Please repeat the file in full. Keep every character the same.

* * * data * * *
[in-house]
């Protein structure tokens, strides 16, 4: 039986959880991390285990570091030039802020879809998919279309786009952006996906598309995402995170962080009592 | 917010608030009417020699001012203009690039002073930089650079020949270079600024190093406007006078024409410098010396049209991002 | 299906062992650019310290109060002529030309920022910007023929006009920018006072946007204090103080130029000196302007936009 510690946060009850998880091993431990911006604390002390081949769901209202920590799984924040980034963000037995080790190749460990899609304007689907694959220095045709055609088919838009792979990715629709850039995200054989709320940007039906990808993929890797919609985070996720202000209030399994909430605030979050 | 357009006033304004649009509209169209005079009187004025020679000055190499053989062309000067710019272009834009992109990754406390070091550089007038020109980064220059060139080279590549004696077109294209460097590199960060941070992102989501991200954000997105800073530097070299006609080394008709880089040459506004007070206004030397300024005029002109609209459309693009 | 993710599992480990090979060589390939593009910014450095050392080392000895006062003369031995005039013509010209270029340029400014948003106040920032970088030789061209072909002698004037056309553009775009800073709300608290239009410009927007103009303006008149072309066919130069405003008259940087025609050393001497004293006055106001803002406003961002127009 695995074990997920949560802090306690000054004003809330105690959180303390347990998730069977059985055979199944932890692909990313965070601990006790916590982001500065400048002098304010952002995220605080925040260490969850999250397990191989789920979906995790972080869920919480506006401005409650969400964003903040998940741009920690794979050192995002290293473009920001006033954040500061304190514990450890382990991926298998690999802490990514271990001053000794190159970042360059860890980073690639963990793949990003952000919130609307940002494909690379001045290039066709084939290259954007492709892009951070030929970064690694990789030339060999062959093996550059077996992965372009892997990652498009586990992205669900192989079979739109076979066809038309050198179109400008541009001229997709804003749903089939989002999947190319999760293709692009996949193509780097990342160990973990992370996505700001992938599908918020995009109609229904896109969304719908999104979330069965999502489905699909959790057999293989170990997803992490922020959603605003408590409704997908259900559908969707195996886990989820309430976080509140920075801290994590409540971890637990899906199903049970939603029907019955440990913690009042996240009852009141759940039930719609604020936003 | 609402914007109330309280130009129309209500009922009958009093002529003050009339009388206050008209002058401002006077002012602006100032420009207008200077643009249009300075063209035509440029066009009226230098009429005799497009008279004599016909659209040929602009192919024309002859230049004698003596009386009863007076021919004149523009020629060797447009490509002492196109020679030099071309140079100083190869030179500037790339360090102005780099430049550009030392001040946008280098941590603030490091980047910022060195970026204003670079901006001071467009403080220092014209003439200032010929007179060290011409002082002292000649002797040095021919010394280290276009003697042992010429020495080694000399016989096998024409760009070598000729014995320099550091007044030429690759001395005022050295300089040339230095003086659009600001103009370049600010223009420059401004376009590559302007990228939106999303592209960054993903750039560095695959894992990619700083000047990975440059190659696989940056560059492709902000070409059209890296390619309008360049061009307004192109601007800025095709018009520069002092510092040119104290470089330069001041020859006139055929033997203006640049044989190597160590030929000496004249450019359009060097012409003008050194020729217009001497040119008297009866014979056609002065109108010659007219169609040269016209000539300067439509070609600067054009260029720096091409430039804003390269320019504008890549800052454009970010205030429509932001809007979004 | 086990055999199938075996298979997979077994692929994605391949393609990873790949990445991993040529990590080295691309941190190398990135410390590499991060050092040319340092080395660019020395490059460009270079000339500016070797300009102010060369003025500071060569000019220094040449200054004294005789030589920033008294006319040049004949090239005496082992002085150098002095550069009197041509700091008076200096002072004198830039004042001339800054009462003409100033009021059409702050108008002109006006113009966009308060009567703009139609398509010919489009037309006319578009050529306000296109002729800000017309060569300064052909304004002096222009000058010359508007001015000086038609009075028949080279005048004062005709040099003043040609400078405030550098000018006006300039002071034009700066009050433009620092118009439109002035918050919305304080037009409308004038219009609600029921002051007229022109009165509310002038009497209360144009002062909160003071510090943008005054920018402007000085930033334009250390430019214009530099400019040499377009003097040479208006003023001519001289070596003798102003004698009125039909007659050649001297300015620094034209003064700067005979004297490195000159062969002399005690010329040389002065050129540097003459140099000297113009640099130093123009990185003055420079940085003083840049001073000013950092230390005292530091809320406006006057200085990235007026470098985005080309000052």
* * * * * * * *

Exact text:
[in-house]
């Protein structure tokens, strides 16, 4: 039986959880991390285990570091030039802020879809998919279309786009952006996906598309995402995170962080009592 | 917010608030009417020699001012203009690039002073930089650079020949270079600024190093406007006078024409410098010396049209991002 | 299906062992650019310290109060002529030309920022910007023929006009920018006072946007204090103080130029000196302007936009 510690946060009850998880091993431990911006604390002390081949769901209202920590799984924040980034963000037995080790190749460990899609304007689907694959220095045709055609088919838009792979990715629709850039995200054989709320940007039906990808993929890797919609985070996720202000209030399994909430605030979050 | 357009006033304004649009509209169209005079009187004025020679000055190499053989062309000067710019272009834009992109990754406390070091550089007038020109980064220059060139080279590549004696077109294209460097590199960060941070992102989501991200954000997105800073530097070299006609080394008709880089040459506004007070206004030397300024005029002109609209459309693009 | 993710599992480990090979060589390939593009910014450095050392080392000895006062003369031995005039013509010209270029340029400014948003106040920032970088030789061209072909002698004037056309553009775009800073709300608290239009410009927007103009303006008149072309066919130069405003008259940087025609050393001497004293006055106001803002406003961002127009 695995074990997920949560802090306690000054004003809330105690959180303390347990998730069977059985055979199944932890692909990313965070601990006790916590982001500065400048002098304010952002995220605080925040260490969850999250397990191989789920979906995790972080869920919480506006401005409650969400964003903040998940741009920690794979050192995002290293473009920001006033954040500061304190514990450890382990991926298998690999802490990514271990001053000794190159970042360059860890980073690639963990793949990003952000919130609307940002494909690379001045290039066709084939290259954007492709892009951070030929970064690694990789030339060999062959093996550059077996992965372009892997990652498009586990992205669900192989079979739109076979066809038309050198179109400008541009001229997709804003749903089939989002999947190319999760293709692009996949193509780097990342160990973990992370996505700001992938599908918020995009109609229904896109969304719908999104979330069965999502489905699909959790057999293989170990997803992490922020959603605003408590409704997908259900559908969707195996886990989820309430976080509140920075801290994590409540971890637990899906199903049970939603029907019955440990913690009042996240009852009141759940039930719609604020936003 | 609402914007109330309280130009129309209500009922009958009093002529003050009339009388206050008209002058401002006077002012602006100032420009207008200077643009249009300075063209035509440029066009009226230098009429005799497009008279004599016909659209040929602009192919024309002859230049004698003596009386009863007076021919004149523009020629060797447009490509002492196109020679030099071309140079100083190869030179500037790339360090102005780099430049550009030392001040946008280098941590603030490091980047910022060195970026204003670079901006001071467009403080220092014209003439200032010929007179060290011409002082002292000649002797040095021919010394280290276009003697042992010429020495080694000399016989096998024409760009070598000729014995320099550091007044030429690759001395005022050295300089040339230095003086659009600001103009370049600010223009420059401004376009590559302007990228939106999303592209960054993903750039560095695959894992990619700083000047990975440059190659696989940056560059492709902000070409059209890296390619309008360049061009307004192109601007800025095709018009520069002092510092040119104290470089330069001041020859006139055929033997203006640049044989190597160590030929000496004249450019359009060097012409003008050194020729217009001497040119008297009866014979056609002065109108010659007219169609040269016209000539300067439509070609600067054009260029720096091409430039804003390269320019504008890549800052454009970010205030429509932001809007979004 | 086990055999199938075996298979997979077994692929994605391949393609990873790949990445991993040529990590080295691309941190190398990135410390590499991060050092040319340092080395660019020395490059460009270079000339500016070797300009102010060369003025500071060569000019220094040449200054004294005789030589920033008294006319040049004949090239005496082992002085150098002095550069009197041509700091008076200096002072004198830039004042001339800054009462003409100033009021059409702050108008002109006006113009966009308060009567703009139609398509010919489009037309006319578009050529306000296109002729800000017309060569300064052909304004002096222009000058010359508007001015000086038609009075028949080279005048004062005709040099003043040609400078405030550098000018006006300039002071034009700066009050433009620092118009439109002035918050919305304080037009409308004038219009609600029921002051007229022109009165509310002038009497209360144009002062909160003071510090943008005054920018402007000085930033334009250390430019214009530099400019040499377009003097040479208006003023001519001289070596003798102003004698009125039909007659050649001297300015620094034209003064700067005979004297490195000159062969002399005690010329040389002065050129540097003459140099000297113009640099130093123009990185003055420079940085003083840049001073000013950092230390005292530091809320406006006057200085990235007026470098985005080309000052």